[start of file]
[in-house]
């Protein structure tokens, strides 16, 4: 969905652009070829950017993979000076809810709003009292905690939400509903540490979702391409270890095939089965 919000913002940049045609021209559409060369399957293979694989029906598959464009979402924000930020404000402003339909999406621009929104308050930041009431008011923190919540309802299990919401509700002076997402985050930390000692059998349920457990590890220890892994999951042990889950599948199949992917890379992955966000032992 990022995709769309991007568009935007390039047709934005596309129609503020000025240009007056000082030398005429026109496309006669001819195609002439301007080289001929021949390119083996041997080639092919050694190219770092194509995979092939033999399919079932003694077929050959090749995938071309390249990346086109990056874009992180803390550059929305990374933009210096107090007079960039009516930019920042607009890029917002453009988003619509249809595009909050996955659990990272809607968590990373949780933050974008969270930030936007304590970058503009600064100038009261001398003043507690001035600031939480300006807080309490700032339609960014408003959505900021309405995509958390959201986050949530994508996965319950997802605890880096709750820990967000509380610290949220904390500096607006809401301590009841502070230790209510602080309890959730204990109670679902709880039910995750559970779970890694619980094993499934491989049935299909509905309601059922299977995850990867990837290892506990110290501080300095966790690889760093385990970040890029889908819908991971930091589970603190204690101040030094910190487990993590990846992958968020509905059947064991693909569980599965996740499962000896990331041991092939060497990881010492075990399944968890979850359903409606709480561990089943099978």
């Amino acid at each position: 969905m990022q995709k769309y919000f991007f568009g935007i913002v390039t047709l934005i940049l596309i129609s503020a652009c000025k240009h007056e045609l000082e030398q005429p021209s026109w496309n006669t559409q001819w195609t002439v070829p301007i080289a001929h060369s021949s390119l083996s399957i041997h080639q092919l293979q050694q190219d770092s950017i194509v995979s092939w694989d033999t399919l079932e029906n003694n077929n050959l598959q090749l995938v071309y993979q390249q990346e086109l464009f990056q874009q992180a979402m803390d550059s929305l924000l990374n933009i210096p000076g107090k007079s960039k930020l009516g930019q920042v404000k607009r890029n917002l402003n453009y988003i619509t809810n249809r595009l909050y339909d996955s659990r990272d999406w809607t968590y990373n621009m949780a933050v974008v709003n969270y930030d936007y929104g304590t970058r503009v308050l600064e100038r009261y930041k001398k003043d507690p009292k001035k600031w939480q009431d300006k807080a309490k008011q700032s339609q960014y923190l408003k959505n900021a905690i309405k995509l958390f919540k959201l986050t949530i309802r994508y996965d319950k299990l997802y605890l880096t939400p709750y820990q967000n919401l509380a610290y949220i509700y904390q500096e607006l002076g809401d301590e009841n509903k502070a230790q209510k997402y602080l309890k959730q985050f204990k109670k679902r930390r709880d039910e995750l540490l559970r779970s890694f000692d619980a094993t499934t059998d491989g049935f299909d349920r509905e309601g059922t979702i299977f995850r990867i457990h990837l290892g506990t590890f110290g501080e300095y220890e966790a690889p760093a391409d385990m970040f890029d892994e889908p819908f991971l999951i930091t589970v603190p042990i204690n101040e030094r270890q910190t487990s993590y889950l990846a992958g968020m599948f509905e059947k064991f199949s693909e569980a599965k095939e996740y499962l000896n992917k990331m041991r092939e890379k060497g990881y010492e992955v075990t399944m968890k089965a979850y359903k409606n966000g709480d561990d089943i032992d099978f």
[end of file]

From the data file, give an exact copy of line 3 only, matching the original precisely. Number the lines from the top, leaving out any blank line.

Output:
């Amino acid at each position: 969905m990022q995709k769309y919000f991007f568009g935007i913002v390039t047709l934005i940049l596309i129609s503020a652009c000025k240009h007056e045609l000082e030398q005429p021209s026109w496309n006669t559409q001819w195609t002439v070829p301007i080289a001929h060369s021949s390119l083996s399957i041997h080639q092919l293979q050694q190219d770092s950017i194509v995979s092939w694989d033999t399919l079932e029906n003694n077929n050959l598959q090749l995938v071309y993979q390249q990346e086109l464009f990056q874009q992180a979402m803390d550059s929305l924000l990374n933009i210096p000076g107090k007079s960039k930020l009516g930019q920042v404000k607009r890029n917002l402003n453009y988003i619509t809810n249809r595009l909050y339909d996955s659990r990272d999406w809607t968590y990373n621009m949780a933050v974008v709003n969270y930030d936007y929104g304590t970058r503009v308050l600064e100038r009261y930041k001398k003043d507690p009292k001035k600031w939480q009431d300006k807080a309490k008011q700032s339609q960014y923190l408003k959505n900021a905690i309405k995509l958390f919540k959201l986050t949530i309802r994508y996965d319950k299990l997802y605890l880096t939400p709750y820990q967000n919401l509380a610290y949220i509700y904390q500096e607006l002076g809401d301590e009841n509903k502070a230790q209510k997402y602080l309890k959730q985050f204990k109670k679902r930390r709880d039910e995750l540490l559970r779970s890694f000692d619980a094993t499934t059998d491989g049935f299909d349920r509905e309601g059922t979702i299977f995850r990867i457990h990837l290892g506990t590890f110290g501080e300095y220890e966790a690889p760093a391409d385990m970040f890029d892994e889908p819908f991971l999951i930091t589970v603190p042990i204690n101040e030094r270890q910190t487990s993590y889950l990846a992958g968020m599948f509905e059947k064991f199949s693909e569980a599965k095939e996740y499962l000896n992917k990331m041991r092939e890379k060497g990881y010492e992955v075990t399944m968890k089965a979850y359903k409606n966000g709480d561990d089943i032992d099978f």